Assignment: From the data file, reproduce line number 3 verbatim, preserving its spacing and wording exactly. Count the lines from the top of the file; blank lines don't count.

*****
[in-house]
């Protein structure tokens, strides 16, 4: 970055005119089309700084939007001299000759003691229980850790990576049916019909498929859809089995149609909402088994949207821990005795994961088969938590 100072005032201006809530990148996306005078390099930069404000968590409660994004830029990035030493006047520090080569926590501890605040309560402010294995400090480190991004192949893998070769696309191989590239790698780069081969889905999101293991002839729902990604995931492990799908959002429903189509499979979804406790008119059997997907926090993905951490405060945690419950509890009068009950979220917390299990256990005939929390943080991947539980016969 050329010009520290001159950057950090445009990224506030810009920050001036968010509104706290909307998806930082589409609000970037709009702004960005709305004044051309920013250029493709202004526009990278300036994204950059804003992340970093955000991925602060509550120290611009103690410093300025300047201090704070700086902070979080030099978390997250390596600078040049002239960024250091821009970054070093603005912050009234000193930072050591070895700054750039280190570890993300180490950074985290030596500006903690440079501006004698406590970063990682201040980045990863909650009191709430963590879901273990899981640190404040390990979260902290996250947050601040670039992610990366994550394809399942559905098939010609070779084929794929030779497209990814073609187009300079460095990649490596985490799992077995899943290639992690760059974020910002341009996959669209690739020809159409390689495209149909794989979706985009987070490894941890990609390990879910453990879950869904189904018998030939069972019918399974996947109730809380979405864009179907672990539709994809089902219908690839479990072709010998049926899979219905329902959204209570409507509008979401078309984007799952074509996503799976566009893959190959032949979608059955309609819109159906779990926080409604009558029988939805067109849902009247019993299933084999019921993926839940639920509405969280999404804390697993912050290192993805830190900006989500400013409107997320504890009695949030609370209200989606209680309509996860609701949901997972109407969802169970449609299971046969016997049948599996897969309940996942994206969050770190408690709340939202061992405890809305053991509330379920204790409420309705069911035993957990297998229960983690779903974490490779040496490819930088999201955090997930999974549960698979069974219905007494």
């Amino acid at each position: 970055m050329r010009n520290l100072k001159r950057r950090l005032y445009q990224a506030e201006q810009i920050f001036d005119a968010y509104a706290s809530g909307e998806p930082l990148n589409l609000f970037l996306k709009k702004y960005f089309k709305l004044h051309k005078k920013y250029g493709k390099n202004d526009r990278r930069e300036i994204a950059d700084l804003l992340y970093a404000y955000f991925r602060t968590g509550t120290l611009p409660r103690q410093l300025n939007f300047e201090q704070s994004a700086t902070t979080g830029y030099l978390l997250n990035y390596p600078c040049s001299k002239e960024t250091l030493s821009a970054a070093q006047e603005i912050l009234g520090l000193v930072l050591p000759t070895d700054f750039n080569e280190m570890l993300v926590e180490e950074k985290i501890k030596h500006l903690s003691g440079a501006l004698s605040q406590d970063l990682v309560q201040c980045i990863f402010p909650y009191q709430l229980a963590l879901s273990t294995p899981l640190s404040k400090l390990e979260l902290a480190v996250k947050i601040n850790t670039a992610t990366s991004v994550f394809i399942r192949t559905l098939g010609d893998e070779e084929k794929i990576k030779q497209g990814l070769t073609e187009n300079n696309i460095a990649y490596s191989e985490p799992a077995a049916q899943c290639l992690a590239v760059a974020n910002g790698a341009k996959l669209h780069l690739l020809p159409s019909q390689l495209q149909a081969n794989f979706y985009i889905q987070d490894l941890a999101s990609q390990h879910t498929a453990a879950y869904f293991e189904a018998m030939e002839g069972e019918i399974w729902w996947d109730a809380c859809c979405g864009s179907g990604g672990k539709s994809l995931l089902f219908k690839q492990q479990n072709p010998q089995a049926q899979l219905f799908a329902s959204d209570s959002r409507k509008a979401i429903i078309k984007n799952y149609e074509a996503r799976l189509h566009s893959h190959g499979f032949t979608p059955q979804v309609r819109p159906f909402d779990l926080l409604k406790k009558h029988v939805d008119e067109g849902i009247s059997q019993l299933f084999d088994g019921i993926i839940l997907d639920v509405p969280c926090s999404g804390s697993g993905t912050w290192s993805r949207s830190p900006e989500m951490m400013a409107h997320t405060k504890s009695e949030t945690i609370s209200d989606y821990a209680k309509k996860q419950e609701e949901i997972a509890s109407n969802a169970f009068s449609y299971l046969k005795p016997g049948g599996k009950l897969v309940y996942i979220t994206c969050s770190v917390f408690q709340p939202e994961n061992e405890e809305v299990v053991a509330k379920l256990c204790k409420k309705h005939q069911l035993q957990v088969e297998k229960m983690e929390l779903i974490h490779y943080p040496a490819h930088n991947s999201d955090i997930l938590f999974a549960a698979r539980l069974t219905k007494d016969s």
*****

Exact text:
């Amino acid at each position: 970055m050329r010009n520290l100072k001159r950057r950090l005032y445009q990224a506030e201006q810009i920050f001036d005119a968010y509104a706290s809530g909307e998806p930082l990148n589409l609000f970037l996306k709009k702004y960005f089309k709305l004044h051309k005078k920013y250029g493709k390099n202004d526009r990278r930069e300036i994204a950059d700084l804003l992340y970093a404000y955000f991925r602060t968590g509550t120290l611009p409660r103690q410093l300025n939007f300047e201090q704070s994004a700086t902070t979080g830029y030099l978390l997250n990035y390596p600078c040049s001299k002239e960024t250091l030493s821009a970054a070093q006047e603005i912050l009234g520090l000193v930072l050591p000759t070895d700054f750039n080569e280190m570890l993300v926590e180490e950074k985290i501890k030596h500006l903690s003691g440079a501006l004698s605040q406590d970063l990682v309560q201040c980045i990863f402010p909650y009191q709430l229980a963590l879901s273990t294995p899981l640190s404040k400090l390990e979260l902290a480190v996250k947050i601040n850790t670039a992610t990366s991004v994550f394809i399942r192949t559905l098939g010609d893998e070779e084929k794929i990576k030779q497209g990814l070769t073609e187009n300079n696309i460095a990649y490596s191989e985490p799992a077995a049916q899943c290639l992690a590239v760059a974020n910002g790698a341009k996959l669209h780069l690739l020809p159409s019909q390689l495209q149909a081969n794989f979706y985009i889905q987070d490894l941890a999101s990609q390990h879910t498929a453990a879950y869904f293991e189904a018998m030939e002839g069972e019918i399974w729902w996947d109730a809380c859809c979405g864009s179907g990604g672990k539709s994809l995931l089902f219908k690839q492990q479990n072709p010998q089995a049926q899979l219905f799908a329902s959204d209570s959002r409507k509008a979401i429903i078309k984007n799952y149609e074509a996503r799976l189509h566009s893959h190959g499979f032949t979608p059955q979804v309609r819109p159906f909402d779990l926080l409604k406790k009558h029988v939805d008119e067109g849902i009247s059997q019993l299933f084999d088994g019921i993926i839940l997907d639920v509405p969280c926090s999404g804390s697993g993905t912050w290192s993805r949207s830190p900006e989500m951490m400013a409107h997320t405060k504890s009695e949030t945690i609370s209200d989606y821990a209680k309509k996860q419950e609701e949901i997972a509890s109407n969802a169970f009068s449609y299971l046969k005795p016997g049948g599996k009950l897969v309940y996942i979220t994206c969050s770190v917390f408690q709340p939202e994961n061992e405890e809305v299990v053991a509330k379920l256990c204790k409420k309705h005939q069911l035993q957990v088969e297998k229960m983690e929390l779903i974490h490779y943080p040496a490819h930088n991947s999201d955090i997930l938590f999974a549960a698979r539980l069974t219905k007494d016969s």